Last week was the culmination of the design analysis stage of our project. Having obtained all the information necessary to fully understand the problem we are faced with, it was time to synthesize everything we had learned in order to write a design context review. The week was stressful in that it was the first time we were held responsible for producing anything substantive, but the process of writing the review proved to be immensely rewarding.
Throughout the week, we worked separately, with each team member working on the section of the design context review he/she felt most confident in. On Wednesday, when we visited the on-site storage facilities of the MFAH and met with the Chief Registrar, Julie Bakke, and the Head Preparator, Dale Benson, I was amazed at how informed our questions and observations were, such that nothing we saw during our visit seemed as foreign as what we had encountered at the Rosine facility. Knowledge made for quite a self-esteem boost.
By Friday, we had completed a comprehensive document addressing the concept of preventive conservation, storage and handling solutions currently in use at the MFAH, the driving forces behind our design, and, most importantly, the design objectives and constraints that will direct the execution of our project. With Dr. Wettergreen’s guidance, we edited the design context review and finalized it yesterday.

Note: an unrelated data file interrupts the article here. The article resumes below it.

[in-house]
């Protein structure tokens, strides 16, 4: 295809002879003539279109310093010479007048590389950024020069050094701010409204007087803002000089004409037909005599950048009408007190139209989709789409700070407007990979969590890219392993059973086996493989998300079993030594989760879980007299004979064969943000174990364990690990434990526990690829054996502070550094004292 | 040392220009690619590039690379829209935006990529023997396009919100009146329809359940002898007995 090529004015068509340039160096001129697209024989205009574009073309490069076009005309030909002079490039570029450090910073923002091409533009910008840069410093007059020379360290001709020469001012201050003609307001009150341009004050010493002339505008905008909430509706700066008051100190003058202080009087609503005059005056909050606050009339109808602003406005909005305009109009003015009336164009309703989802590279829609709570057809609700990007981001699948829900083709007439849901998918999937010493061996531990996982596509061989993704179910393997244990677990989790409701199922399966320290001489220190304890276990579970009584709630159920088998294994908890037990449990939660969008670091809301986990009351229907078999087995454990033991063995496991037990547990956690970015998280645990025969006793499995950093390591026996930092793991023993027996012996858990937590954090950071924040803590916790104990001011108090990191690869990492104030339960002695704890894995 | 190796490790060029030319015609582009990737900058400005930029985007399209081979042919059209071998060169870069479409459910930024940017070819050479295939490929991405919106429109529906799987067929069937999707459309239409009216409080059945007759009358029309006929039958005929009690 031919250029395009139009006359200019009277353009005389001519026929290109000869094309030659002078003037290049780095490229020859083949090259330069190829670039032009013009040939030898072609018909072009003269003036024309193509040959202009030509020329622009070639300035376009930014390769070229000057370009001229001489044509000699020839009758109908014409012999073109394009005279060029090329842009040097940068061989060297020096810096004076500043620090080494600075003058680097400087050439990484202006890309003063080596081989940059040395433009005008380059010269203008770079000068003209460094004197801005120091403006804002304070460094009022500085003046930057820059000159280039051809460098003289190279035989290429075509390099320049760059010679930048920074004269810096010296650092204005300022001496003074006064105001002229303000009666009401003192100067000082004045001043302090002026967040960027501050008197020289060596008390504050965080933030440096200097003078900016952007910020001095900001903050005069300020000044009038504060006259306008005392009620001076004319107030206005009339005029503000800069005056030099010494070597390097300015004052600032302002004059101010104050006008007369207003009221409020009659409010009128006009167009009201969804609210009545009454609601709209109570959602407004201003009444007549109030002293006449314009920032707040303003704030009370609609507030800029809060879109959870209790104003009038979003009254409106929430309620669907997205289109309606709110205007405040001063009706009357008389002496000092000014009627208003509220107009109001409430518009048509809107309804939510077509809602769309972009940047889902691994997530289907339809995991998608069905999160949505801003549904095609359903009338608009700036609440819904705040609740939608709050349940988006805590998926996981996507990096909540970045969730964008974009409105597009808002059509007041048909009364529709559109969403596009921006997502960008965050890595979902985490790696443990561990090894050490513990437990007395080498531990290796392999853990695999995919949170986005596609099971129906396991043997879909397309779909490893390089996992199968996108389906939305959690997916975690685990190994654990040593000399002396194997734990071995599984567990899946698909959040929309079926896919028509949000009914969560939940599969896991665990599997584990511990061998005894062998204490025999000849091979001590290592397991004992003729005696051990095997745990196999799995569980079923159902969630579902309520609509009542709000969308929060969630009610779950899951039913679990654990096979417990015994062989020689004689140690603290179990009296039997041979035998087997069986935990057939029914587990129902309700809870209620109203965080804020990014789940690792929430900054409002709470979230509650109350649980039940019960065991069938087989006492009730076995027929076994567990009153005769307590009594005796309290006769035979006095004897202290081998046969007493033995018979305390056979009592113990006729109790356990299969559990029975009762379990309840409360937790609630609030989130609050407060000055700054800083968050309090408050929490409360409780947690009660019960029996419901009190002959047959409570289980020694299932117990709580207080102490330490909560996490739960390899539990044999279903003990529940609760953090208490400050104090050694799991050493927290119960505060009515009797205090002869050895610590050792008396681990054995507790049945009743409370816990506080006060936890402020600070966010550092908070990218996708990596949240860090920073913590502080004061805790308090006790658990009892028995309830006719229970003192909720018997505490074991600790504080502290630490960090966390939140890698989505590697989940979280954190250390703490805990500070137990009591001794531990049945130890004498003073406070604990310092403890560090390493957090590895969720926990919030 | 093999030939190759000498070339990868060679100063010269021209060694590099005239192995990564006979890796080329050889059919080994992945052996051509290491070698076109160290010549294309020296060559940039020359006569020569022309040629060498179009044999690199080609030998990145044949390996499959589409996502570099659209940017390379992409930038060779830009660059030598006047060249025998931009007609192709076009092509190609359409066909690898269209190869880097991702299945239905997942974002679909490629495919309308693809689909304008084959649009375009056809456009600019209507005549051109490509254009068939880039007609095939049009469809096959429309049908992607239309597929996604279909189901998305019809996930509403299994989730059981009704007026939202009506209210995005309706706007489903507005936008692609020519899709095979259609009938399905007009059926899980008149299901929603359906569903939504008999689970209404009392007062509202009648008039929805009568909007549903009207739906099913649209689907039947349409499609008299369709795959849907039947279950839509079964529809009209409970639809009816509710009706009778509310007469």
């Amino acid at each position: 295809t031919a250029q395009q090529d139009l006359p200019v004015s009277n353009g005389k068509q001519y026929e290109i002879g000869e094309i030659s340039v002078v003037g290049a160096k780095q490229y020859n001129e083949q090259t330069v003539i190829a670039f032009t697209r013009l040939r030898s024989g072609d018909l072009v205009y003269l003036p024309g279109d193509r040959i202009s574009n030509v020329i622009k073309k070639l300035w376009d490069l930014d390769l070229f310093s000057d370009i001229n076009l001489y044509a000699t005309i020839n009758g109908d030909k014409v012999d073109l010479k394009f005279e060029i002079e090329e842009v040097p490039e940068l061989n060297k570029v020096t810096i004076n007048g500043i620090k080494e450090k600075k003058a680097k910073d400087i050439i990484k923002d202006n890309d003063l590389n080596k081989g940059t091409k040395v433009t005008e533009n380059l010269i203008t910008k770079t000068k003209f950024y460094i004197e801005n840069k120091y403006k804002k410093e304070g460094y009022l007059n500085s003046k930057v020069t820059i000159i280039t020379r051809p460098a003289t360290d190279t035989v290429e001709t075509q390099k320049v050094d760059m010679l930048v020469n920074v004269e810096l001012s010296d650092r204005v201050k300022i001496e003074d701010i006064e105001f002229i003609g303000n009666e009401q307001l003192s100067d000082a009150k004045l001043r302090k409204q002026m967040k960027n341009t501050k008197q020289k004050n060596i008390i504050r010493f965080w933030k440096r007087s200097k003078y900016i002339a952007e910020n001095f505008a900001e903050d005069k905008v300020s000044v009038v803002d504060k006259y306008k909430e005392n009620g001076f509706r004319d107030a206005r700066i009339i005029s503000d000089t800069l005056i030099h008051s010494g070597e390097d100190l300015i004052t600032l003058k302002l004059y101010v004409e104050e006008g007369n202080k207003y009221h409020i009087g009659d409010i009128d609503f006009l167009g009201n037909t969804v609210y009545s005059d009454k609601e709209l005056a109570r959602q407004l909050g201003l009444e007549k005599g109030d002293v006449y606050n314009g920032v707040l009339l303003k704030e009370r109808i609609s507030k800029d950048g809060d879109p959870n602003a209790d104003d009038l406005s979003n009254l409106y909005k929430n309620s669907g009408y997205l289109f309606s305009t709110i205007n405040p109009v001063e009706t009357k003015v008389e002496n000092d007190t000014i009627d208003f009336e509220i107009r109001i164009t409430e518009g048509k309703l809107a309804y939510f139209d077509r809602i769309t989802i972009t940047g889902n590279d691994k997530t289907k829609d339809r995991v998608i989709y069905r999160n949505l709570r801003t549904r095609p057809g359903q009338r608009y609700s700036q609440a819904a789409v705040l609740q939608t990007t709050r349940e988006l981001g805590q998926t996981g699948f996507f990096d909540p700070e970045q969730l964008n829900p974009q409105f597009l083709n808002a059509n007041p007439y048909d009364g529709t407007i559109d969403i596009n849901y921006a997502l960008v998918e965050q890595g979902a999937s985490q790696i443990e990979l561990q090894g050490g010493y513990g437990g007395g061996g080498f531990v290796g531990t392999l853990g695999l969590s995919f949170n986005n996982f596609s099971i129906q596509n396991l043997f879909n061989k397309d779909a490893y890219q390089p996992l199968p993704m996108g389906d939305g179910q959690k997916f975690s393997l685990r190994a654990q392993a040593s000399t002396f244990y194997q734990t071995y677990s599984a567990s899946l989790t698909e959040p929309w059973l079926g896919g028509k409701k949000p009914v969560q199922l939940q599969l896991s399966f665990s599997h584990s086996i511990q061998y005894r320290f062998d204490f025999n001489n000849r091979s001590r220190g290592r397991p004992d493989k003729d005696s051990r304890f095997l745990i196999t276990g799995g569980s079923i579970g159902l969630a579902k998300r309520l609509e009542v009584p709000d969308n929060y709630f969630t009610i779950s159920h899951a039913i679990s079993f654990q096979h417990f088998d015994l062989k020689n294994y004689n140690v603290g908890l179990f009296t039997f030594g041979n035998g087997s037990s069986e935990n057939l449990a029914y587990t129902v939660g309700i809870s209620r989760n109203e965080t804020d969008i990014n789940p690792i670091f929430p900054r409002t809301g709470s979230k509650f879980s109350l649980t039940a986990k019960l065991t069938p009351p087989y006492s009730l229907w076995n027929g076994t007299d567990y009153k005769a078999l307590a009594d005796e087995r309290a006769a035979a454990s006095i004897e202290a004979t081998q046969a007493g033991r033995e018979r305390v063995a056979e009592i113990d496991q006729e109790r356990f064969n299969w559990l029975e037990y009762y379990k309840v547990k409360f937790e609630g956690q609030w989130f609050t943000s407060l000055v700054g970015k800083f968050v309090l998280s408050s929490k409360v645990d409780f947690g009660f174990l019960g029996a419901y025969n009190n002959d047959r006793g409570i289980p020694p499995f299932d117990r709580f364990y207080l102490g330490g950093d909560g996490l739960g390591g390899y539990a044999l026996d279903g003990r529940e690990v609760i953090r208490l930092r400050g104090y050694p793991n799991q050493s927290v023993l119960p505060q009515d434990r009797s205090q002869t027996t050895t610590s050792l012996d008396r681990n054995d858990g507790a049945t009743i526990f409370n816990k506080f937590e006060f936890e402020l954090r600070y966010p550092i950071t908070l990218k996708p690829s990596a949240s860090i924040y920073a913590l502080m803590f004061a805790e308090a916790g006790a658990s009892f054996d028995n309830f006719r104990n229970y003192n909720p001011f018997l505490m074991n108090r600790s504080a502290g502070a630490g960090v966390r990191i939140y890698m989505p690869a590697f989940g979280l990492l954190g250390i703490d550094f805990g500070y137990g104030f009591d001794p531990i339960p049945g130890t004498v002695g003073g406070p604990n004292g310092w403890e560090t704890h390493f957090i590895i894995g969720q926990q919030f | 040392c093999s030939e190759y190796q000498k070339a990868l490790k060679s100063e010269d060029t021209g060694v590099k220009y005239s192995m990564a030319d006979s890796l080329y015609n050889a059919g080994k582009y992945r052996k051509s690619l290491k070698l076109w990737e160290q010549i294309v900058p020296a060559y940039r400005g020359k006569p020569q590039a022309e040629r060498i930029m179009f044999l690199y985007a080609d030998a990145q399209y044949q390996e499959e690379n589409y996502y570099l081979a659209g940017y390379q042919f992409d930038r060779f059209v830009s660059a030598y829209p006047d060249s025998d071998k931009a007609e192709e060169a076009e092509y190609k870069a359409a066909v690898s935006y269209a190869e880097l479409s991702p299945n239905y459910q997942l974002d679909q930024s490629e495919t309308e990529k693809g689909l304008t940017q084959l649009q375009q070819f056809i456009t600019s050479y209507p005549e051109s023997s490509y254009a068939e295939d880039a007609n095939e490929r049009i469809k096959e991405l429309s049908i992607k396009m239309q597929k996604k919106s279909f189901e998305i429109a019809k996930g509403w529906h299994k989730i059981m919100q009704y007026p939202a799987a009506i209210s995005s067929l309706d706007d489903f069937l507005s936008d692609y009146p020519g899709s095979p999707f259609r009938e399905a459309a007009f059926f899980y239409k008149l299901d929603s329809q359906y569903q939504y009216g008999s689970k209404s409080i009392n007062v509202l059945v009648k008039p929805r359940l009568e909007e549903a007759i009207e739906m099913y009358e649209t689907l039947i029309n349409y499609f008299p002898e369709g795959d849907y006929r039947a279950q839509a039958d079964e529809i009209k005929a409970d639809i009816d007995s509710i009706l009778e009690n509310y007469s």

Over the course of three weeks, we went from having no clue about art conservation to writing more than twenty pages on the subject. As I get over my state of disbelief at how far we’ve come and try to quell my apprehension as we move into the design and engineering stage of our project (i.e. the part that is, as of now, beyond my capabilities as a student of history and anthropology), the design context review is reassuring: if we were able to learn and do so much within the space of three weeks, what’s to stop us from having a prototype at the end of nine weeks?